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Information about AMPresentations

Published on October 3, 2007

Author: Abigail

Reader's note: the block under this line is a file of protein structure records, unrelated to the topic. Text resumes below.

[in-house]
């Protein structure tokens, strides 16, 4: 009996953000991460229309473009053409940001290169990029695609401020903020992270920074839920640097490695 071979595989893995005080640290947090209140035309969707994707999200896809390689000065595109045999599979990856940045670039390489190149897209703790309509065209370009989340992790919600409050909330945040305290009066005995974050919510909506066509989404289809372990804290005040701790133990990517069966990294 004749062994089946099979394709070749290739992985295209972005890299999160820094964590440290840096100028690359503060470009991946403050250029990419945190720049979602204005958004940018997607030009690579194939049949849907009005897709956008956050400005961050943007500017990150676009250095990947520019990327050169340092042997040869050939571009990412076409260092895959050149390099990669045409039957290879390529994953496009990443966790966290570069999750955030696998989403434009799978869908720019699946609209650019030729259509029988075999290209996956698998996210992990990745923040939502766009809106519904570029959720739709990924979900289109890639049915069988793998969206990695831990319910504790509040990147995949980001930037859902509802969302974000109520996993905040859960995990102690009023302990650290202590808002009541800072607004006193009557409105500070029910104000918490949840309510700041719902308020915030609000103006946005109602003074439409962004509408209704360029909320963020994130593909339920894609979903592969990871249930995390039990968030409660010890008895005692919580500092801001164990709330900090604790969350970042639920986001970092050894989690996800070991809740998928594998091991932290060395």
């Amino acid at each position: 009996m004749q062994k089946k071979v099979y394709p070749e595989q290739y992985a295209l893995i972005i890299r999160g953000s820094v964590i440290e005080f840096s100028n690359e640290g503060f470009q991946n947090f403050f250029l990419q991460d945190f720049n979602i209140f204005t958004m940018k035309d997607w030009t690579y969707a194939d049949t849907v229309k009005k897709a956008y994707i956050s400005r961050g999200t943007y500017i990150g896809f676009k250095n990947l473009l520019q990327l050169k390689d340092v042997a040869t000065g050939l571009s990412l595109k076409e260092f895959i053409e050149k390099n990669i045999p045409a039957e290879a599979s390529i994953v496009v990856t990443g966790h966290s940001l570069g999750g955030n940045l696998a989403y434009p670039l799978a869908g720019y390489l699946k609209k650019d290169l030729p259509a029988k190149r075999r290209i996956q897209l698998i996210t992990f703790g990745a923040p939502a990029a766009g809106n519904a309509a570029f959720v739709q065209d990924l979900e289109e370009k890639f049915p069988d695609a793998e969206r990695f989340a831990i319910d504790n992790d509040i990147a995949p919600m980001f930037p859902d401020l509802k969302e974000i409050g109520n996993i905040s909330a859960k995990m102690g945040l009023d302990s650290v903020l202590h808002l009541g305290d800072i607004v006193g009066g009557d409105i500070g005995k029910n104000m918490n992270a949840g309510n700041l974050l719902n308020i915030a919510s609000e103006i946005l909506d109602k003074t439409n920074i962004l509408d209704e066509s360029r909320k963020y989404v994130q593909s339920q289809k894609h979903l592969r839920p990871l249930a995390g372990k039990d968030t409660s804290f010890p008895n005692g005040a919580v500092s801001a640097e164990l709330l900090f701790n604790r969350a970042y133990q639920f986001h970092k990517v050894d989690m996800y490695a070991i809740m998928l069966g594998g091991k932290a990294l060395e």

Incident Reporting:  Office of Risk Management & Safety The Texas A&M University System Incident Reporting Purpose of Incident Reporting:  Purpose of Incident Reporting Document sequence of events that led to consequence Never to assign blame or assess liability What Should be Reported?:  What Should be Reported? All incidents that cause Injury Illness Lost time Property damage Environmental damage Who Should Prepare the Report?:  Who Should Prepare the Report? • Supervisor of the affected employee • Building/Department Administrator • Conference Facilitator • Safety committee representative for area • Safety officer • Affected employee(s) When should the incident report be filed?:  When should the incident report be filed? Immediately after the incident occurred - Memories are fresh - Evidence is in place - Immediate corrective actions can be initiated to protect others Slide6:  Focus on the Five W’s •Who was affected by the incident •What are the facts •When did it occur •Where did the incident occur •Do not try to answer the Why! Four Report the Facts:  Report the Facts Look at the situation Record general information Collect evidence List witnesses When a Report becomes an Investigation:  When a Report becomes an Investigation Continue the focus on finding fact, not fault Investigate the facts Review the facts to find the cause Recommend corrective measures Document findings and actions Follow-up Investigate the Facts:  Investigate the Facts Collect Applicable Evidence Photographs of location, equipment, conditions, etc. Samples of chemicals Broken parts or pieces Document Findings and Actions:  Document Findings and Actions Incident investigation reports usually contain General information Description of injury or illness Description of the incident Analysis Corrective actions Dates for completion and follow-up Reporting:  Reporting According to the subsequent remedial measure rule, documented recommendations for corrective actions are not admissible as evidence in a court of law. Therefore, appropriate corrective actions can be documented and implemented without fear that they will be perceived as an admission of a previously unsafe condition. Reporting and Investigating:  Reporting and Investigating Do not assign blame, assess liability, or offer opinions in any written documentation Forward report to university/agency administration Follow-Up:  Follow-Up Ensure that recommended corrective actions Have been implemented properly Are effective in eliminating or reducing future incidents Do not create an unforeseen hazard Conclusion:  Conclusion When an organization reacts swiftly and positively to incidents, its action reaffirms its commitment to the safety and well-being of its employees. Slide15:  Tort Settlements in Lieu of Litigation Tort Claims Act Liability:  Tort Claims Act Liability A governmental unit in the state is liable for: (1) property damage, personal injury, and death proximately caused by the wrongful act or omission or the negligence of an employee acting within his scope of employment if: (A) the property damage, personal injury, or death arises from the operation or use of a motor-driven vehicle or motor-driven equipment; and Tort Claims Act (cont.):  Tort Claims Act (cont.) (B) the employee would be personally liable to the claimant according to Texas law; and (2) personal injury and death so caused by a condition or use of tangible personal or real property if the governmental unit would, were it a private person, be liable to the claimant according to Texas law. Tort Claims Act Liability:  Tort Claims Act Liability (a) Liability of the state government under this chapter is limited to money damages in a maximum amount of $250,000 for each person and $500,000 for each single occurrence for bodily injury or death and $100,000 for each single occurrence for injury to or destruction of property. Tort Settlement SAP:  Tort Settlement SAP TAMU Currently has a Standard Administrative Procedure titled “Tort Settlements in Lieu of Litigation” A System-wide policy will be submitted this summer. Tort Settlement SAP:  Tort Settlement SAP Settlements must come from Local Funds Component must be liable under Statute Requires approval by component Chief Financial Officer and System General Counsel Limited to $2,500 in personnel injury or $1,000 in property damage per claim Campus Health Care and Counseling Facilities:  Campus Health Care and Counseling Facilities Campus Health Care Facilities:  Campus Health Care Facilities Health Care providers do not have the same indemnification and limit on liability as other employees. System purchases a Medical Malpractice Policy which covers those individuals named under the policy. Campus Health Care Facilities:  Campus Health Care Facilities Current Medical Malpractice Insurance rates have increased interest in obtaining insurance through professional associations. These association policies should be reviewed by the System Office of Risk Management if employees are going to be reimbursed for the cost. Workers Compensation Report Card:  Workers Compensation Report Card WCI History:  WCI History Injury Trends:  Injury Trends Most injuries over the last 3 quarters of FY03 affect the upper extremities Greatest cost is experienced through injuries affecting the lower back What Can We Do?:  What Can We Do? Upper Extremities Repetitive motion injuries Institute ergonomic interventions Rely on resources from ORMS to identify problematic areas and identify solutions What Can We Do?:  What Can We Do? Lower Back Lifting injuries Implement lifting aids where feasible, reinforce proper lifting procedures Participate in ORMS low back program Legislative Outcomes:  Legislative Outcomes Legislative Outcomes:  Legislative Outcomes HB 2485 ANNUAL RISK ASSESSMENT REPORT The risk assessment must: (1) evaluate the probability of occurrence and the likely effect of financial, managerial, and compliance risks and of risks related to the use of information technology; and (2) rank risks according to the probability of occurrence and likely effect of the risks evaluated. (3) The state agency shall submit the written risk assessment to the state auditor in the form and at the time prescribed by the state auditor. Legislative Outcomes:  Regional Workers Compensation Health Care Network Pilot Project Must be implemented in 2004 In accordance with network standards Healthcare provider can be selected by competitive bid through the System Legislative Outcomes Legislative Outcomes:  Legislative Outcomes Regional Networks will add value through: Standards for care Report Cards on Healthcare Providers An increase in quality of care at a decrease in overall cost through contracting regional providers Additional incentives to employees who receive indemnity payments Legislative Outcomes:  Legislative Outcomes HB 329, signed by Governor Perry on June 11, 2003. Regulates mold assessors and remediators Instructs Board of Health to establish minimum performance standards and work practices for conducting a mold assessment or mold remediation in Texas. Legislative Outcomes:  Legislative Outcomes HB 329 “The board may develop and establish mold safety standards for license holders if appropriate scientific information exists regarding the effect of mold.” Specifically exempts managing agent or employee of an owner or tenant from licensure (unless the mold contamination affects a total surface are of 25 contiguous square feet or more) Requirements very similar to asbestos legislation Legislative Outcomes:  Legislative Outcomes SB 693 Relating to flame effects and pyrotechnics before an assembly Use of flame effects must comply with NFPA 160 and NFPA 1126 Building must have operational sprinkler system or firewatch personnel Announcement to assembly must be made identifying location and use of exits Pyrotechnics or flame effect operator must be on site Fire Safety:  Fire Safety Fire Safety:  Fire Safety According to the State Fire Marshal’s Office, the A&M System has taken a positive role in correcting deficiencies and implementing a fire safety culture. West Texas A&M and Texas A&M-Texarkana are on schedule for a late fall full campus inspection. Fire Safety:  Fire Safety Recent reinspections of residence halls revealed Improvements in fire safety measures Management structures in place to enforce rules “Very pleased” with fire safety commitment Stressed importance of maintaining the momentum Fire Safety:  Fire Safety The priorities for the coming year are UT System campus inspections Independent university campus inspections Push for fire safety education for off-campus residents through Dean of Students Crane and Hoist Inspections:  Crane and Hoist Inspections Purpose of Program Cost savings to component Opportunity to verify integrity of equipment Component Costs Inspection service Needed repairs Other Training operators